[Rowhani] The problem of sanctions is a problem that we are facing today. Of course, all of us know that the sanctions are cruel. The nation of Iran has not done anything that deserves sanctions. What has been done is legal and in the framework of international rules. Basically, I want to say that using sanction tools are backwardness tools. Their time has passed, particularly in a situation where even the West is facing economic problems in today’s world. They also know that the sanctions harm the West. If the sanctions benefit someone, it is only Israel. They are not beneficial for anyone else. Therefore, sanctions cannot have a correct basis. In order to reduce and resolve the problem of sanctions step by step, we will take two measures. First, it is to step in the path of more transparency. Of course, our nuclear plans are fully transparent, but we are ready to show more transparency and make it clear for the whole world that measures of the Islamic Republic of Iran are fully in the international frames. Second, we will increase mutual trust between Iran and other countries. Wherever trust is to be undermined, we will attempt to restore it. I believe that mutual trust and transparency within the framework of international regulations and principles are the solution to put an end to sanctions. We will move in both fields. God willing, we will reduce the sanctions. We will first have to prevent new sanctions from being applied, then reduce them and later, God willing, to be completely removed.

[France 24 correspondent, in English, simultaneously translated into Persian] Thank you Mr President for giving us the opportunity to ask you questions. My question is: Are you going to suspend the enrichment of uranium as you did before in order to [words indistinct] with the international community?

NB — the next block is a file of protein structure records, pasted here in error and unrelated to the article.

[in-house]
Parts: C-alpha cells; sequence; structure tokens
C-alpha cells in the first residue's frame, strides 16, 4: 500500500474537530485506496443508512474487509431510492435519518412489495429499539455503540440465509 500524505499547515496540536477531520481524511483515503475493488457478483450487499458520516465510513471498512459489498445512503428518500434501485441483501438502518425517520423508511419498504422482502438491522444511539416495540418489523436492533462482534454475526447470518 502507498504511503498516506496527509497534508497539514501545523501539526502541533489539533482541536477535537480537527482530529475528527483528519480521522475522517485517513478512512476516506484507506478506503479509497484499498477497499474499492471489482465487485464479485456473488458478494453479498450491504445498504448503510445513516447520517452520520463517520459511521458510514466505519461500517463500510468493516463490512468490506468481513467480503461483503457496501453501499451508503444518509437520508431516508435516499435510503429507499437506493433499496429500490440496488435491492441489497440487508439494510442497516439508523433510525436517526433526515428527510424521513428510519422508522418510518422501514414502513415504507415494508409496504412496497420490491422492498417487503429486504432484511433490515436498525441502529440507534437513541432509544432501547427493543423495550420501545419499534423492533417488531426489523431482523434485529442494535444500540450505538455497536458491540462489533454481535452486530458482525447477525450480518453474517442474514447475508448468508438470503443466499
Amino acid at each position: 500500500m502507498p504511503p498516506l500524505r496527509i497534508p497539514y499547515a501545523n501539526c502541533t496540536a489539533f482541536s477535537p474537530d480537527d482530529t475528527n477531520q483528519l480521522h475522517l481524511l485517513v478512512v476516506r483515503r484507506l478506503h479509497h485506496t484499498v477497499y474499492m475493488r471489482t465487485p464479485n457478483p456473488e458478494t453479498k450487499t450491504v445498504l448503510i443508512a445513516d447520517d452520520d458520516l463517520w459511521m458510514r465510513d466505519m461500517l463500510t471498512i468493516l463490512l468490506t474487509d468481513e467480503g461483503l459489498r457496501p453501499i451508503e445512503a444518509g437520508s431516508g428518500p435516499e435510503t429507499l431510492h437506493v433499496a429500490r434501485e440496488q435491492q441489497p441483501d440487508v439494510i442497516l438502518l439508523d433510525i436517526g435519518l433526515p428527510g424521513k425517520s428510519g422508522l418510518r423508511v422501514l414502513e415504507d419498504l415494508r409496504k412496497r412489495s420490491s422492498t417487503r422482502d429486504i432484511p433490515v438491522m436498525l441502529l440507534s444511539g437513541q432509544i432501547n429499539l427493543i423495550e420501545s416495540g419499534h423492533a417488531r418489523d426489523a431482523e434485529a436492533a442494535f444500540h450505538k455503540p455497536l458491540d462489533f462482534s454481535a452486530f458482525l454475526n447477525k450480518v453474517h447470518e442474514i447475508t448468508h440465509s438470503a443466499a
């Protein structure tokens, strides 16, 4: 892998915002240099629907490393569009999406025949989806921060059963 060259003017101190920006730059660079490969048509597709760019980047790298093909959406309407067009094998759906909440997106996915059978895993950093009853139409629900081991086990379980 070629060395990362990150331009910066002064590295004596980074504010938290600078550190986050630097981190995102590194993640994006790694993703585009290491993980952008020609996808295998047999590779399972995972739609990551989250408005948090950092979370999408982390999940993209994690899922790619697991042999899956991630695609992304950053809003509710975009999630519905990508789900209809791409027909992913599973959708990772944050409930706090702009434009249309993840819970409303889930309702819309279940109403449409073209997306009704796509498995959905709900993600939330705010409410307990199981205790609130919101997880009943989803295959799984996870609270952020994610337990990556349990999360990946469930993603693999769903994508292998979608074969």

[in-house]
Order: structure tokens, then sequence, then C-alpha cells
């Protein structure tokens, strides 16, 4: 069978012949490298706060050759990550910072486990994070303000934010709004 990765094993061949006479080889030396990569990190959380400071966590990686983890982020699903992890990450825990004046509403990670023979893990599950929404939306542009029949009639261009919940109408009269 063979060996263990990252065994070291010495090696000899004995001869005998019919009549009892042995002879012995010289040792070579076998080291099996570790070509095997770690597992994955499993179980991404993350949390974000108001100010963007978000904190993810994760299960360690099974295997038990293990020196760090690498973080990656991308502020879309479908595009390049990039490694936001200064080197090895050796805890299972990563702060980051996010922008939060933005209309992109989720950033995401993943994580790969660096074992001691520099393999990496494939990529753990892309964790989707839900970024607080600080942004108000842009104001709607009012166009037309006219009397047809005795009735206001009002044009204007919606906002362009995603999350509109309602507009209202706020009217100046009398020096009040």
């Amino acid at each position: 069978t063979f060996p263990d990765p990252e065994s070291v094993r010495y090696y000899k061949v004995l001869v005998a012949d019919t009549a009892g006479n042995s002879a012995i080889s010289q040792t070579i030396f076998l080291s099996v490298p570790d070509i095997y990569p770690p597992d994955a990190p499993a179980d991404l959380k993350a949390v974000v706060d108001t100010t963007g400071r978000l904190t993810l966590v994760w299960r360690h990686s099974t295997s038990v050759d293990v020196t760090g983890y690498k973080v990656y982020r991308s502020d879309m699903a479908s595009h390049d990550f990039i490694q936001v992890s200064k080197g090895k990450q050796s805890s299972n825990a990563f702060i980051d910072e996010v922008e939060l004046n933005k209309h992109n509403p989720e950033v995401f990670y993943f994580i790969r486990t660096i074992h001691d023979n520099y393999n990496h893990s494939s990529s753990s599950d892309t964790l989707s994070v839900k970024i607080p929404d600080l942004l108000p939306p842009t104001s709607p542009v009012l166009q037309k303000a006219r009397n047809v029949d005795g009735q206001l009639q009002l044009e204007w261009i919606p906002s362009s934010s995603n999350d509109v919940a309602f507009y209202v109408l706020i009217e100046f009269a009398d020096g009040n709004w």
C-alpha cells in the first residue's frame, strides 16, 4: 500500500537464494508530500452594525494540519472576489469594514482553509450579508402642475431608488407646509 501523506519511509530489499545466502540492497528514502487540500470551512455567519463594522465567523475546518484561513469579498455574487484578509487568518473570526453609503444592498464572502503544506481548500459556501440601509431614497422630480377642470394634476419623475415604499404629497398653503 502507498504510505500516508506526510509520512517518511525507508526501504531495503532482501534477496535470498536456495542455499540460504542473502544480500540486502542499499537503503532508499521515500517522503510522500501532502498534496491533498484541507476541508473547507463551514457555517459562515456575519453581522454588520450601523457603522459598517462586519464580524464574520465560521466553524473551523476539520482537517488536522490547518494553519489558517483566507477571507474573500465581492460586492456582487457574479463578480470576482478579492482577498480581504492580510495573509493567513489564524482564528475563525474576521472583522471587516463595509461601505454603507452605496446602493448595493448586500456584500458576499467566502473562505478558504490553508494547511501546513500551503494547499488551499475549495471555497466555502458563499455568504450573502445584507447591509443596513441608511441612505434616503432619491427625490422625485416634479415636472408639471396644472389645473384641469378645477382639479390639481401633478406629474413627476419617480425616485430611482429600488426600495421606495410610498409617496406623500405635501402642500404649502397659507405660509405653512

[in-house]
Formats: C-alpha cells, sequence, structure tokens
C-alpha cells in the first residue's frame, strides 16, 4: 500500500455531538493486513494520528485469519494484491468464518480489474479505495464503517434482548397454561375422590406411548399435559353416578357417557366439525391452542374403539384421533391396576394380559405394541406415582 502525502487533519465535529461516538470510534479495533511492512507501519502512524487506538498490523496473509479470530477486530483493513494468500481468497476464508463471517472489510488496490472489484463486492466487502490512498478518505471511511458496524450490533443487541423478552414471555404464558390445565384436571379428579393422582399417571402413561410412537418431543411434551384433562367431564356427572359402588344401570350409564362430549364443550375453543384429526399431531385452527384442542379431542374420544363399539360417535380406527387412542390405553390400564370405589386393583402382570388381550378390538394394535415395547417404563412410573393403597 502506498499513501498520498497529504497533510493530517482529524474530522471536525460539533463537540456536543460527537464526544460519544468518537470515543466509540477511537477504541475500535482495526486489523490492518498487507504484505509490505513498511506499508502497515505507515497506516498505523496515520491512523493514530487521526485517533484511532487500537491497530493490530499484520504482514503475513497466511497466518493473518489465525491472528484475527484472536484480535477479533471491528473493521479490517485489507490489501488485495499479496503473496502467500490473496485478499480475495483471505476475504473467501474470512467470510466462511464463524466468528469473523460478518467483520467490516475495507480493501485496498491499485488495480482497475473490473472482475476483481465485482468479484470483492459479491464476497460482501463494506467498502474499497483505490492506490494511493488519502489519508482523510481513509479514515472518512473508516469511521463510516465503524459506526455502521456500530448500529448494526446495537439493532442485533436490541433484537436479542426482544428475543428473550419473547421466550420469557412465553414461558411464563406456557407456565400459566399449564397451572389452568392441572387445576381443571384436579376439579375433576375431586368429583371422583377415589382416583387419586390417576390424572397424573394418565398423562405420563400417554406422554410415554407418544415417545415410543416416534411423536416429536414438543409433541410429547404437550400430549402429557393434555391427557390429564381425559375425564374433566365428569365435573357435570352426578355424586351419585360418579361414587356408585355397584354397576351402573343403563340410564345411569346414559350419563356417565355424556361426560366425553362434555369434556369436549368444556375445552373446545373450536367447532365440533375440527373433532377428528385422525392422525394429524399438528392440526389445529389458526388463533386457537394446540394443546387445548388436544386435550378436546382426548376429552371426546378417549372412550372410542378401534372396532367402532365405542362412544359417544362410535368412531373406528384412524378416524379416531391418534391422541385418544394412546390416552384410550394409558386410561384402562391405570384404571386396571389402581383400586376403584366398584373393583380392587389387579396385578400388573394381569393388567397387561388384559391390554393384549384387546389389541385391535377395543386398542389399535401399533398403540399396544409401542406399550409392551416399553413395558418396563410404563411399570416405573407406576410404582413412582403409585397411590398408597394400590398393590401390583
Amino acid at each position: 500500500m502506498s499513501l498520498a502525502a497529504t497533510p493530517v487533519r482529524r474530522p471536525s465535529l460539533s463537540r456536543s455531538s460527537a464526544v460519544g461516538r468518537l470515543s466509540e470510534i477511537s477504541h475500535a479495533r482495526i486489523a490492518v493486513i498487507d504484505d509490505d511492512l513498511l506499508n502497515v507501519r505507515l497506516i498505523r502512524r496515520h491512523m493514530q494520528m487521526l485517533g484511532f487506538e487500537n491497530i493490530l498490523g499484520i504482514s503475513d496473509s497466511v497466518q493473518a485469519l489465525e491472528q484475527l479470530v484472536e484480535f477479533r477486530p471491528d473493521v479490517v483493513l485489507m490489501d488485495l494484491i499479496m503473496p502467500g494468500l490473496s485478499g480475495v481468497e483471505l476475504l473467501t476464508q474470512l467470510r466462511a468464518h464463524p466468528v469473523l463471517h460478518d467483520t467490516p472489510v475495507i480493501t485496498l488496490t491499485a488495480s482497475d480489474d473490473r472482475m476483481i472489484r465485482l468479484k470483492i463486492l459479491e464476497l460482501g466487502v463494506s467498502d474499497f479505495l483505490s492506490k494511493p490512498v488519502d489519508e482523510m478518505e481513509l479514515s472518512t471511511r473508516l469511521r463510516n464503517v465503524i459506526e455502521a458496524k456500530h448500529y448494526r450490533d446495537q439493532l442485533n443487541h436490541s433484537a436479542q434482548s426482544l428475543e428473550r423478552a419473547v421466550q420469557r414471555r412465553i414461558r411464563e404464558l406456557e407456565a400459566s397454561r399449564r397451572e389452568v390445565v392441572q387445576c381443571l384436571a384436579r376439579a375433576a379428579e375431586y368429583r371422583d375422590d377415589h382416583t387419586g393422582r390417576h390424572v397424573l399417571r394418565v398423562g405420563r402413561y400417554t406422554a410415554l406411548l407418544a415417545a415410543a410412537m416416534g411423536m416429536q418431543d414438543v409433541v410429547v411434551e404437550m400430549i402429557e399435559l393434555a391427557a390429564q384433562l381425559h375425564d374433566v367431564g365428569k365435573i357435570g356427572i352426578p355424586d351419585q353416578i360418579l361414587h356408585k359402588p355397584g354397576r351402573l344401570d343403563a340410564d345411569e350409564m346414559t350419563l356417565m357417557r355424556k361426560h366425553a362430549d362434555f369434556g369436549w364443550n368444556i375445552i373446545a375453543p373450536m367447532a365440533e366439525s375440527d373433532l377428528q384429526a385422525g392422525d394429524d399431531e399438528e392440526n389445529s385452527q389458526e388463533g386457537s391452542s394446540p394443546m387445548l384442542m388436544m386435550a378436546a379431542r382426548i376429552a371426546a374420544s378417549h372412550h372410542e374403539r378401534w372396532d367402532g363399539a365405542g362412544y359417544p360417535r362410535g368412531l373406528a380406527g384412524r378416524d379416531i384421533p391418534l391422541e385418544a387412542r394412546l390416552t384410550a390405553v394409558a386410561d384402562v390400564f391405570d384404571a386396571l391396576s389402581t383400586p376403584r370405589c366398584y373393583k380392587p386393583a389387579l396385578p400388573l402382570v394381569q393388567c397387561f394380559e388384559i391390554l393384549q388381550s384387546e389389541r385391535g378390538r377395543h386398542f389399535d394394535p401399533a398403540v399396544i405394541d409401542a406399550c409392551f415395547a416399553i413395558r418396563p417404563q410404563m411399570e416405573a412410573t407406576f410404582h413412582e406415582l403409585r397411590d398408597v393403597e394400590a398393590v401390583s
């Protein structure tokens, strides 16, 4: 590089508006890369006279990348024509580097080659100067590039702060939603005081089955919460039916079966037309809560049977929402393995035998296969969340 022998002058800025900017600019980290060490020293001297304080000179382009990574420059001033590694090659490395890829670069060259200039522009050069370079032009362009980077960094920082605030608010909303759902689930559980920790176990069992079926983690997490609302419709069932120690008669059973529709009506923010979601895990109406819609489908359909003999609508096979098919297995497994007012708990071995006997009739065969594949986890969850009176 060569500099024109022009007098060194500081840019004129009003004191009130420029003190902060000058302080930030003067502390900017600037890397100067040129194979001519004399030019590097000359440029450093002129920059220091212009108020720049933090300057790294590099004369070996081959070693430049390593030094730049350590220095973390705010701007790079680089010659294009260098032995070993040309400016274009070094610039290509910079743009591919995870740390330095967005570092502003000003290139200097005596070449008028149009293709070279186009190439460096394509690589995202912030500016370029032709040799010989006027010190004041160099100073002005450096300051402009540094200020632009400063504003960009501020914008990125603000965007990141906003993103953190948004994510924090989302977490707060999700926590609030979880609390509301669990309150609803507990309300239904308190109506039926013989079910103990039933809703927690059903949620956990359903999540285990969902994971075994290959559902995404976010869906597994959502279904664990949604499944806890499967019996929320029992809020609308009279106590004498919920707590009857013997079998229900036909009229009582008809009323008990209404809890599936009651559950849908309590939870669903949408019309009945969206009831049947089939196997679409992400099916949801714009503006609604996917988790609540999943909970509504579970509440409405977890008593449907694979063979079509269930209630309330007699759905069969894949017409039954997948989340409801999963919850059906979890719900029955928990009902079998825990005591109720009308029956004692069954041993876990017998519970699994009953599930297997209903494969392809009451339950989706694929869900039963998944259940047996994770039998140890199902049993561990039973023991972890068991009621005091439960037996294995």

[Rowhani] That era is over now. Now we are in a special situation. I think we have plenty of ways of building trust. Since you are from France, I should tell you that in negotiations in the year 2005, we reached a final agreement with Mr Chirac [former French president] on how to create international trust, while enrichment continued in Iran. Our agreement with Mr Chirac could have been the final solution; the Germans agreed with it too, unfortunately the British did not agree, under US pressure, and the work was left incomplete. Therefore, I think there are plenty of ways to build trust. One is the previous agreement between me and Mr Chirac. That agreement could be one of the solutions.

Nuclear Talks

[Tasnim correspondent] I congratulate you on your victory in the presidential elections on my and Tasnim news agency’s behalf. Dr, if the P5+1 presents your government with a proposal on partially suspending the [uranium] enrichment, suspending a part of it, will you accept it? And can you briefly let us know about your opinion on Almaty 1 negotiations on proposals made with regard to Fordo [nuclear facility], please?

[Rowhani] These questions on details have to be discussed at their own right time. You see, the base of the nuclear issue and the issues we have with the P5+1 is that [pauses]… By God’s grace, we will have more active negotiations with the P5+1. This is the main point. And we are of the opinion that the nuclear issue can only and only be resolved through negotiations. Neither threats, nor sanctions are effective. The solution lies in holding negotiations and reaching a mutual trust. The solution of reaching a mutual trust is possible. This was done before. We will benefit from previous experiences. The fact is that the Iranian nation’s undeniable rights will always be considered by the future government. And it [future government] will constantly make efforts to save the people from the cruel sanctions step by step, and to be able to build better relations with the countries of the world, particularly the neighboring states, as I emphasized before.

[Tasnim correspondent] Fordo? The proposals made with regard to Fordo?

[Rowhani] These are detailed points of the negotiations.

International Relations